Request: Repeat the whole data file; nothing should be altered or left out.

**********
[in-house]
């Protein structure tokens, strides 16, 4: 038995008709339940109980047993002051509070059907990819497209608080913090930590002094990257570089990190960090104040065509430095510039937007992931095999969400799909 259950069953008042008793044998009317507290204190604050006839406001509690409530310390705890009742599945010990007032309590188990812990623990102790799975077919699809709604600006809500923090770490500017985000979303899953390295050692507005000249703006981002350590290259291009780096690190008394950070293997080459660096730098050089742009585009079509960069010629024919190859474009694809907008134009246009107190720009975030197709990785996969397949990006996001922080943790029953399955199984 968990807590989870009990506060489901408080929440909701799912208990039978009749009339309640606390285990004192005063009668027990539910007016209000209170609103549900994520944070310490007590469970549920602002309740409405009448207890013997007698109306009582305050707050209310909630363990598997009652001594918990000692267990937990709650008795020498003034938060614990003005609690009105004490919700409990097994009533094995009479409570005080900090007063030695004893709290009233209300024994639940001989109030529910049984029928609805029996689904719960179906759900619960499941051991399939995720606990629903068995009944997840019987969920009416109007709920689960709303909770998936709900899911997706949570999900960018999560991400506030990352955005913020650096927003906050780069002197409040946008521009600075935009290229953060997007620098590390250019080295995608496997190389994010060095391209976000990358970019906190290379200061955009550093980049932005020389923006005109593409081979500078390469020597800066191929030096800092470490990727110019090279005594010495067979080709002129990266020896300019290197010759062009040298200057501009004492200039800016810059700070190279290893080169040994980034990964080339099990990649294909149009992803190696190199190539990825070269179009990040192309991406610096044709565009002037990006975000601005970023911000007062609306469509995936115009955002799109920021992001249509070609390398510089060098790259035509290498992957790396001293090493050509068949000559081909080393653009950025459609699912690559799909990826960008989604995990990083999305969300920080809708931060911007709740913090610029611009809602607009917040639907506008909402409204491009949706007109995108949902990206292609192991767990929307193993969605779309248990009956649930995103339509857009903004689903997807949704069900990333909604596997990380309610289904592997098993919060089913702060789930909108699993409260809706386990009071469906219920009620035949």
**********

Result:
[in-house]
């Protein structure tokens, strides 16, 4: 038995008709339940109980047993002051509070059907990819497209608080913090930590002094990257570089990190960090104040065509430095510039937007992931095999969400799909 259950069953008042008793044998009317507290204190604050006839406001509690409530310390705890009742599945010990007032309590188990812990623990102790799975077919699809709604600006809500923090770490500017985000979303899953390295050692507005000249703006981002350590290259291009780096690190008394950070293997080459660096730098050089742009585009079509960069010629024919190859474009694809907008134009246009107190720009975030197709990785996969397949990006996001922080943790029953399955199984 968990807590989870009990506060489901408080929440909701799912208990039978009749009339309640606390285990004192005063009668027990539910007016209000209170609103549900994520944070310490007590469970549920602002309740409405009448207890013997007698109306009582305050707050209310909630363990598997009652001594918990000692267990937990709650008795020498003034938060614990003005609690009105004490919700409990097994009533094995009479409570005080900090007063030695004893709290009233209300024994639940001989109030529910049984029928609805029996689904719960179906759900619960499941051991399939995720606990629903068995009944997840019987969920009416109007709920689960709303909770998936709900899911997706949570999900960018999560991400506030990352955005913020650096927003906050780069002197409040946008521009600075935009290229953060997007620098590390250019080295995608496997190389994010060095391209976000990358970019906190290379200061955009550093980049932005020389923006005109593409081979500078390469020597800066191929030096800092470490990727110019090279005594010495067979080709002129990266020896300019290197010759062009040298200057501009004492200039800016810059700070190279290893080169040994980034990964080339099990990649294909149009992803190696190199190539990825070269179009990040192309991406610096044709565009002037990006975000601005970023911000007062609306469509995936115009955002799109920021992001249509070609390398510089060098790259035509290498992957790396001293090493050509068949000559081909080393653009950025459609699912690559799909990826960008989604995990990083999305969300920080809708931060911007709740913090610029611009809602607009917040639907506008909402409204491009949706007109995108949902990206292609192991767990929307193993969605779309248990009956649930995103339509857009903004689903997807949704069900990333909604596997990380309610289904592997098993919060089913702060789930909108699993409260809706386990009071469906219920009620035949």